Top House Democrats have offered a proposal for stopping congressional stock trading, but it’s drawing criticism for including a ban on trading for Supreme Court justices, as that provision could serve as a poison pill.
The proposal — disclosed in a letter to colleagues last week by Democratic Rep. Zoe Lofgren of California, who chairs the House Administration Committee — comes in the wake of a bipartisan push to end congressional buying and selling of individual stocks.
From MarketWatch’s archives (May 2022): It’s crunch time for the push to ban Congress from trading stocks
Walter Shaub, senior ethics fellow at the Project on Government Oversight, a watchdog organization, has criticized the proposal in a series of tweets, accusing Lofgren and House Speaker Nancy Pelosi of including the Supreme Court justices in the plan because they know Senate Republicans will then kill it.
Lofgren and Pelosi have “blocked bills with bipartisan support,” said Shaub, who served as director of the U.S. Office of Government Ethics from January 2013 to July 2017. “They cut out all Dems who support a stock ban, all Republicans and all experts who could’ve helped draft a bill that works. They’ve included poison pills designed to kill the bill in the Senate,” he said.
A spokesperson for the House Administration Committee didn’t immediately respond to a request for comment.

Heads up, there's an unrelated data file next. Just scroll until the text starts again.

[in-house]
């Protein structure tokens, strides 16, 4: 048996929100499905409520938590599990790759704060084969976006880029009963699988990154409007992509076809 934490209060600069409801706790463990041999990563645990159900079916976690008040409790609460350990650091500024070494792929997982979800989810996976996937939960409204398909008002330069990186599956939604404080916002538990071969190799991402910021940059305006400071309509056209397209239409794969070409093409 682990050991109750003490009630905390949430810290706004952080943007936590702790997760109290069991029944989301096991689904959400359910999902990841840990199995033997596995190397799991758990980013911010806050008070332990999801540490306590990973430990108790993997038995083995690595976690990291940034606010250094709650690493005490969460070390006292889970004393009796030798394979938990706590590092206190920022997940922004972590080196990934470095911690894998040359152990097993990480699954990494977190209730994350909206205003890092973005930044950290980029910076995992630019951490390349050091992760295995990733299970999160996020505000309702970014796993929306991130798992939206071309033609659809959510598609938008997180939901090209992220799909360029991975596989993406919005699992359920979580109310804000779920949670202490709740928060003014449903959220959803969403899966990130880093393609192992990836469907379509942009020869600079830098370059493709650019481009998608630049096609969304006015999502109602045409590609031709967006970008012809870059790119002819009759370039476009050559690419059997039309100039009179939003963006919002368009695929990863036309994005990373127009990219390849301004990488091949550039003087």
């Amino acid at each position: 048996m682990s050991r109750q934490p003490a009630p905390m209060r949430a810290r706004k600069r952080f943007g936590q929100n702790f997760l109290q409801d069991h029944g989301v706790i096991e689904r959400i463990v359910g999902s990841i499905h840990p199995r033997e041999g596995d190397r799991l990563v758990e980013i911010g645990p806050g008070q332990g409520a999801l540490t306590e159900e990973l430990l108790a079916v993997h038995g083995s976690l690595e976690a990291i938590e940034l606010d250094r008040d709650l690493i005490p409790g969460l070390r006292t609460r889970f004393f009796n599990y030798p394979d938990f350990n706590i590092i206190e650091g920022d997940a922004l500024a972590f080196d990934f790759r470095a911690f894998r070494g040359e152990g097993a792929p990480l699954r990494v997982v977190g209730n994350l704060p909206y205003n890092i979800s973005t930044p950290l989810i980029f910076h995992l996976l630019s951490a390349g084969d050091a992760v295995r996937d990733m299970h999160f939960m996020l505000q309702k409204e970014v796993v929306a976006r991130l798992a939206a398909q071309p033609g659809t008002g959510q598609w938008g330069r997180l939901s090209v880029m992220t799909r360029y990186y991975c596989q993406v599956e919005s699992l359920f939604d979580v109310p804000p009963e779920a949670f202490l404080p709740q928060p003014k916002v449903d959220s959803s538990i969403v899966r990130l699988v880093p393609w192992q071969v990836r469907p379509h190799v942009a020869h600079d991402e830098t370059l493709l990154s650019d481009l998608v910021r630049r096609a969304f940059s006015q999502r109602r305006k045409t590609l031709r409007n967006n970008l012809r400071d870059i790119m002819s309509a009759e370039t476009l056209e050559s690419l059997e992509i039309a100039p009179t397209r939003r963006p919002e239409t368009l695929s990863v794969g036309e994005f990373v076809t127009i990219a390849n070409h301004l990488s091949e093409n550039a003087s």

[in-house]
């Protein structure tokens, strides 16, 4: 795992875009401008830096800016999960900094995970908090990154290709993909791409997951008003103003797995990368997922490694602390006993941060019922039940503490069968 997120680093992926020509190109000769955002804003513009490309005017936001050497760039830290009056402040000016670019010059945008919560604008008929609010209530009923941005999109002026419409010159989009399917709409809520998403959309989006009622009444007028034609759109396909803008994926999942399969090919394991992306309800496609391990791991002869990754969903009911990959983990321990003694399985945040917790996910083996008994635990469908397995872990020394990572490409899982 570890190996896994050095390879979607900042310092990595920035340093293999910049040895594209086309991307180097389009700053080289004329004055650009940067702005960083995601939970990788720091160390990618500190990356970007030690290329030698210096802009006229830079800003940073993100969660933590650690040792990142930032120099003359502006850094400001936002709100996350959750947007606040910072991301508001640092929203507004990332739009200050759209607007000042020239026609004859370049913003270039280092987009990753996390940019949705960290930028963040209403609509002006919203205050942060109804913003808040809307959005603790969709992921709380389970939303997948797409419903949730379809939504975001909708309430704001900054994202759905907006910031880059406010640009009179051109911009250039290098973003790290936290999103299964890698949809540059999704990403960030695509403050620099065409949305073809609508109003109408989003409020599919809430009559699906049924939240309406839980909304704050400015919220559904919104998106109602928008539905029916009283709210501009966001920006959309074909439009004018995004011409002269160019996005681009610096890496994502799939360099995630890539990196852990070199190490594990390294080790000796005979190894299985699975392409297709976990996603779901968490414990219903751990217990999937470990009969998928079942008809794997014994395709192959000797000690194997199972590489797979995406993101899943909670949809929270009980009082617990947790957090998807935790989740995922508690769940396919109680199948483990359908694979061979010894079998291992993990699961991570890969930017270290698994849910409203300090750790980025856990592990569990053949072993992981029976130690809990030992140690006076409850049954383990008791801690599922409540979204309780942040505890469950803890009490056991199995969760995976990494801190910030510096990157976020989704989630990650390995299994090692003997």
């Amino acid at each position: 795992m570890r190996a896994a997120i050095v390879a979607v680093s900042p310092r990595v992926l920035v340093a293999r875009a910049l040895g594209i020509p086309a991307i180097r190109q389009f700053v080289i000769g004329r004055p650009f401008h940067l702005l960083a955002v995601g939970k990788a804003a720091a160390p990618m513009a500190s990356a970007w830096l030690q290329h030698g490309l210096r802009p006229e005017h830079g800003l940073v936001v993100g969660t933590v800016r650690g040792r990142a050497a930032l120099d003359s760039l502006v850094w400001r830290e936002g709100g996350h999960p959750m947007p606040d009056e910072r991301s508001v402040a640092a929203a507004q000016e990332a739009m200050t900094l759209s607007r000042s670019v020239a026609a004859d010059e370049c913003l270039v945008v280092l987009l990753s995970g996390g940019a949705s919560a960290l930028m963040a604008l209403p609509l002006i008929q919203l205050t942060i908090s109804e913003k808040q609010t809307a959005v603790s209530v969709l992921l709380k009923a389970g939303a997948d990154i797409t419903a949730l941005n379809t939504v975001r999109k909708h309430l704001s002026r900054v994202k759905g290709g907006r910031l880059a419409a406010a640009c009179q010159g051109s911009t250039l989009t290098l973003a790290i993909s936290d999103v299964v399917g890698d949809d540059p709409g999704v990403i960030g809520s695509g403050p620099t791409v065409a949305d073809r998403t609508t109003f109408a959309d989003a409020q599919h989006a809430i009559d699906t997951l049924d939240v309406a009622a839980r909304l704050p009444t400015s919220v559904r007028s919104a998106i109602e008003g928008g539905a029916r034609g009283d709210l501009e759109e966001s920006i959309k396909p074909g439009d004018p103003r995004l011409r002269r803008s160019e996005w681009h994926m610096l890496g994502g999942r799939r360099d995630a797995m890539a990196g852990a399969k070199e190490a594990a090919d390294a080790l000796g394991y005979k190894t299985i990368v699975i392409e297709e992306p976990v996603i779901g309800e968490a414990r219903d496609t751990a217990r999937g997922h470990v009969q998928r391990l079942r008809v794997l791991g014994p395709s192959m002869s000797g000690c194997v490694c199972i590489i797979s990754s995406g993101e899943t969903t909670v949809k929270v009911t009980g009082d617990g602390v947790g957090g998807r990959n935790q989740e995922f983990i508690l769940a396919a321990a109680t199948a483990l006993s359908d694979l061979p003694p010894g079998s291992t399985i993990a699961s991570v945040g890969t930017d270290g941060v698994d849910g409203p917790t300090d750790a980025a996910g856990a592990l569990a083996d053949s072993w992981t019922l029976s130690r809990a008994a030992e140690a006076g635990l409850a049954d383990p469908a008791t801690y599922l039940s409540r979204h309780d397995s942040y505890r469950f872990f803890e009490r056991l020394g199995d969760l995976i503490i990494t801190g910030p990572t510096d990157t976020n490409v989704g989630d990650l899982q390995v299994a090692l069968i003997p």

In legislating, a poison pill refers to a provision that undermines the original purpose of an effort. The term also is regularly used during hostile corporate takeovers, when target companies try to make themselves unattractive to unwelcome bidders.
Even if the House passes some type of ban, the Senate isn’t expected to act on the issue before November’s midterm elections. Any legislation would need the Senate’s OK before President Joe Biden could sign it into law.
See: New ETFs with tickers NANC, KRUZ aim to track lawmakers’ stock buys, as ban on congressional trading looks unlikely before midterm elections
A MarketWatch report in January revealed how Congress resembled a Wall Street trading desk in 2021, with lawmakers and their family members making an estimated total of $355 million in stock trades as the market
soared during that year.
A range of Democrats and Republicans in the House and Senate have introduced bills aimed at ending congressional stock trading in an effort to limit conflicts of interests and boost trust in the government.
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